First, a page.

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Massive Global Investors Group Says We Need to Stop Eating So Much Meat

FAIRR, the Farm Animal Investment Risk & Return, is an investment initiative made up of 40 different groups with more than $1 trillion in assets under their management.
Bild via Imago

A coalition of global investors has launched a campaign warning of the ticking time bomb that our hunger for meat has become. Now, they're urging some of the world's chief food producers to invest in plant-based proteins and other meatless innovations that they say must sate our hunger in the future if we are to survive.

FAIRR, the Farm Animal Investment Risk & Return, is an investment initiative made up of 40 different groups with more than $1 trillion in assets under their management. Citing an ever-growing list of potentially catastrophic issues caused by the global animal agriculture industry's attempt to keep up with the ever-increasing demand for a protein-rich diet, FAIRR is waving a warning flag about the unsustainability of the entire feedback loop.


Farm animal emissions measure higher than the entire transportation industry's collective output, and will continue to accelerate climate change. Continually increasing demand for animal feed crops is one of the chief causes of global deforestation. Look no further than factory farms if you want to pinpoint the United States' overuse of antibiotics—the industry is responsible for 80 percent of all antibiotics used each year. It's hard to not get a chill as you see these truths illuminated on FAIRR's Factory Farming infographic and report. Who ever stopped to consider that our love of burgers is going to be the death of us all, and our planet along with us?

At a certain point, FAIRR argues, the entire system will come crumbling down upon itself. Divesting in animal factory farms is simply good business, but will require major players in the food industry to dedicate resources to developing and marketing plant-based protein substitutes.

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In this spirit, FAIRR has sent a letter to 16 global food manufacturers urging them to make a change in their business practices. Household names on both the manufacturing and retailing ends of the food spectrum including General Mills, Kraft Heinz, Unilever, Costco, Kroger, Walmart, and Whole Foods were selected for their leadership positions in the global food business. FAIRR believes the group is "both exposed to the risks of reliance on factory farmed animal products to meet protein demand, and ideally positioned to seize the opportunities linked to protein diversification."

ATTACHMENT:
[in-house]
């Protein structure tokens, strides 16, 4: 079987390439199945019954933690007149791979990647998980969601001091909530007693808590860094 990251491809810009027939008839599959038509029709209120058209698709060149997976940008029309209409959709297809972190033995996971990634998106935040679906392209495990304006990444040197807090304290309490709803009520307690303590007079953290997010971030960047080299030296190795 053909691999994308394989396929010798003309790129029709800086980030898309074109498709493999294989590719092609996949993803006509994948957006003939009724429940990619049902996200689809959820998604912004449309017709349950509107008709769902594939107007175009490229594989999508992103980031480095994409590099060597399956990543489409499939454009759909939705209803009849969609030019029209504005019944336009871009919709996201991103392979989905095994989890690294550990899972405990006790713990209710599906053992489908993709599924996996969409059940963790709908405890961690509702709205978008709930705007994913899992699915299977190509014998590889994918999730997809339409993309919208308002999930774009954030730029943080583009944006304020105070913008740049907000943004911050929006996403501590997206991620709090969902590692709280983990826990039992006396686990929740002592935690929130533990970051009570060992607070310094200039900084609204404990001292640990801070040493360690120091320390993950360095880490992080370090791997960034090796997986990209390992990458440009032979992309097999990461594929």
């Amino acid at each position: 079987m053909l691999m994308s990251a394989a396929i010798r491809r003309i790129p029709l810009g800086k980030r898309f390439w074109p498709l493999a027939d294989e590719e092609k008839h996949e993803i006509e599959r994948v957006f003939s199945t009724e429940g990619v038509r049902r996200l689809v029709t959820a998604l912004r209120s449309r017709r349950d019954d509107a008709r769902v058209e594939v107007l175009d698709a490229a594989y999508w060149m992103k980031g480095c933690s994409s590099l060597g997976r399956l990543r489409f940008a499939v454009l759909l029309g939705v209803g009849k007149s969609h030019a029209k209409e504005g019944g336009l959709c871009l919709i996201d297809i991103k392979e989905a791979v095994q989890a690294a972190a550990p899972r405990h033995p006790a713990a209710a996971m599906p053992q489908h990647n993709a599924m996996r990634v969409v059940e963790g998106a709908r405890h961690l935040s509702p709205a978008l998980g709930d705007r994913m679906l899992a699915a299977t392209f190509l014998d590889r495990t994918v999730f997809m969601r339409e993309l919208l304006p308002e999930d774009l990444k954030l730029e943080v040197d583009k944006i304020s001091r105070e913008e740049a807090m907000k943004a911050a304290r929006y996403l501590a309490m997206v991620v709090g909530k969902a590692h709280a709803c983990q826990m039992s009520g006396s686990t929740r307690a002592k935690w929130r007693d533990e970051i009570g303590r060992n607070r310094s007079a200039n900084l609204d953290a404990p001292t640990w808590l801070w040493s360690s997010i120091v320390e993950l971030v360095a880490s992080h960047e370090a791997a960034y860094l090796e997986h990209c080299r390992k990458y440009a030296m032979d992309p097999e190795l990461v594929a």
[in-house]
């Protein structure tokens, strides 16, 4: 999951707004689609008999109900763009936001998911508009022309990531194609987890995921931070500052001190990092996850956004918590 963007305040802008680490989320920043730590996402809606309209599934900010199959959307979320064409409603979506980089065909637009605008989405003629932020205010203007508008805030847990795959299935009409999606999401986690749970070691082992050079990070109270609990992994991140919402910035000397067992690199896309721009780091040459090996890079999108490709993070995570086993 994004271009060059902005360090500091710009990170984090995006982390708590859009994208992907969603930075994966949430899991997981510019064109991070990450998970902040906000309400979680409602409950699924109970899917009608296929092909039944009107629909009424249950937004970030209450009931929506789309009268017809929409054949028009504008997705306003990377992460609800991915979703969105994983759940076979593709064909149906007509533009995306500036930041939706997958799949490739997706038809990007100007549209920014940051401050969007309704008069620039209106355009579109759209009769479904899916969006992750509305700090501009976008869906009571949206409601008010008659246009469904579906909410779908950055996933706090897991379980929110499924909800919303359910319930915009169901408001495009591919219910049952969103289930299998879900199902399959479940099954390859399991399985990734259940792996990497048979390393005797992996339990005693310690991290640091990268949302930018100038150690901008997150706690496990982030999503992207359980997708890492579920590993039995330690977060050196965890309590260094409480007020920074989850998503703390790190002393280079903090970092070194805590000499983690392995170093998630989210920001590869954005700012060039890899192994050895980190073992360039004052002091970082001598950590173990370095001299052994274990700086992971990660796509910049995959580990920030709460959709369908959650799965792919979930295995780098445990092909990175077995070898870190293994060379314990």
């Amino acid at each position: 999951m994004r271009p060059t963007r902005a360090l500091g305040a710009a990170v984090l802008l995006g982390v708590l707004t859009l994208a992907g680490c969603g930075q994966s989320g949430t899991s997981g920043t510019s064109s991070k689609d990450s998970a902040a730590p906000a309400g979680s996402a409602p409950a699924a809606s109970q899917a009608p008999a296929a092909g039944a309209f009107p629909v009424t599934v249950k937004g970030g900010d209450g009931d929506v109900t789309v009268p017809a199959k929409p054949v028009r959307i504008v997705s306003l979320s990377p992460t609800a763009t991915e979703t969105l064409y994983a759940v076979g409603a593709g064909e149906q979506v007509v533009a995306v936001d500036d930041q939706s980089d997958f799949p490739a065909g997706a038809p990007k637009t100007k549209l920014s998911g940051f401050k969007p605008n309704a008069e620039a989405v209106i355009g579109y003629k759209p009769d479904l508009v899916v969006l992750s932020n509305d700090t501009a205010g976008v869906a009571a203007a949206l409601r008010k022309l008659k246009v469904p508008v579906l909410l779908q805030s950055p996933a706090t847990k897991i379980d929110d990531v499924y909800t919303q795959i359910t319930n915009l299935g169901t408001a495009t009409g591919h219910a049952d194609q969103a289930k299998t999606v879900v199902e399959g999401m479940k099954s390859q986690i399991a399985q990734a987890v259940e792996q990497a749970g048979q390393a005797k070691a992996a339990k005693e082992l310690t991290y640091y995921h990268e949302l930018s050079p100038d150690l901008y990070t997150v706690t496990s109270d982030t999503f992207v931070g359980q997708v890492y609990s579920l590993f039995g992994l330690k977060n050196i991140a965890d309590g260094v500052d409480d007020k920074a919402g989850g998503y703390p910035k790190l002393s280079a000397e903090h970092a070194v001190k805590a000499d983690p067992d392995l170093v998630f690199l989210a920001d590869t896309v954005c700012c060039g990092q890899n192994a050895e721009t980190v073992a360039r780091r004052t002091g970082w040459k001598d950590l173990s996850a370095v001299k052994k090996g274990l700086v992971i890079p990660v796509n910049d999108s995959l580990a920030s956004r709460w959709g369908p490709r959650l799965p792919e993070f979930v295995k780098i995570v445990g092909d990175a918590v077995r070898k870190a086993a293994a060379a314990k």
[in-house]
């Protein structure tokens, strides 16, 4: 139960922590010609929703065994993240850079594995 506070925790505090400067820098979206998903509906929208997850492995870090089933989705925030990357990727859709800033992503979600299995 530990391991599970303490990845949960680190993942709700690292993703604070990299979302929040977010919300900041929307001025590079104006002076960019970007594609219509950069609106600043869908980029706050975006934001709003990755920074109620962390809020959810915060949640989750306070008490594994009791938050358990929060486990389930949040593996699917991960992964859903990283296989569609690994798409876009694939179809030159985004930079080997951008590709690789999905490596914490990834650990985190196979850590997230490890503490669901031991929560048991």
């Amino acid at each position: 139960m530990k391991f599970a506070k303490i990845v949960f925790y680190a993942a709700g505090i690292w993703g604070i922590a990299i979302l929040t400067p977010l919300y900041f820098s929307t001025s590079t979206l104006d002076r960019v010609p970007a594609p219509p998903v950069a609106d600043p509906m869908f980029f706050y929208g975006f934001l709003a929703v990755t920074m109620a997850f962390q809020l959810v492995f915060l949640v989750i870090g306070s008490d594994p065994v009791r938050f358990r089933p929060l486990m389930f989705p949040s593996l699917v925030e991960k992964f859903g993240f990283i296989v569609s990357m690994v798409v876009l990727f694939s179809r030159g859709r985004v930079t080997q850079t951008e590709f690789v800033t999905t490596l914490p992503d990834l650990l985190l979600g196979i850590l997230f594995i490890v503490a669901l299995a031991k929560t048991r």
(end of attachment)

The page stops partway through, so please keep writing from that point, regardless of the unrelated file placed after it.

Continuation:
New plant-based meat substitutes such as the Impossible Burger (shown here) and the Beyond Burger have indicated that reducing meat consumption is a priority in tech. (Photo courtesy of Impossible Foods.)

The letter was sent out just last week, and at press time, none of the companies had acknowledged receiving FAIRR's report. But the organization is hopeful that the timing is right for a cultural sea change.

If the industry as a whole earns a collective failing grade, are there any winners within the fold? Who is investing in innovative research and products that can tip the scales on our meat obsession? FAIIR spokesperson Rosie Wardle tell us that there are some good apples out there.

"General Mills are a pretty good example. They've set up something called 301 Inc., which is collaborating and investing in emerging food tech brands, which is excellent. Unilever and Nestle have also acknowledged this issue in their annual reporting. For example, Nestle asked in their 2015 report: 'How can we accelerate the usage of plant proteins and reduce our reliance on animal proteins which require less resource to produce?' For all companies, there's much more that can be done though, as we are just at the beginning of addressing this issue."

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It would be easy to crack a vegan joke or two and laugh off the entire affair, but FAIRR's requests for plant-based protein innovation are actually pretty on trend. Denmark has been considering a red meat tax for much of the year to offset climate change, and China has laid out an ambitious plan to halve the nation's meat consumption by 2030, with climate change once more credited as the driving force. So shrug all you want, but the future of food is looking decidedly post-meat.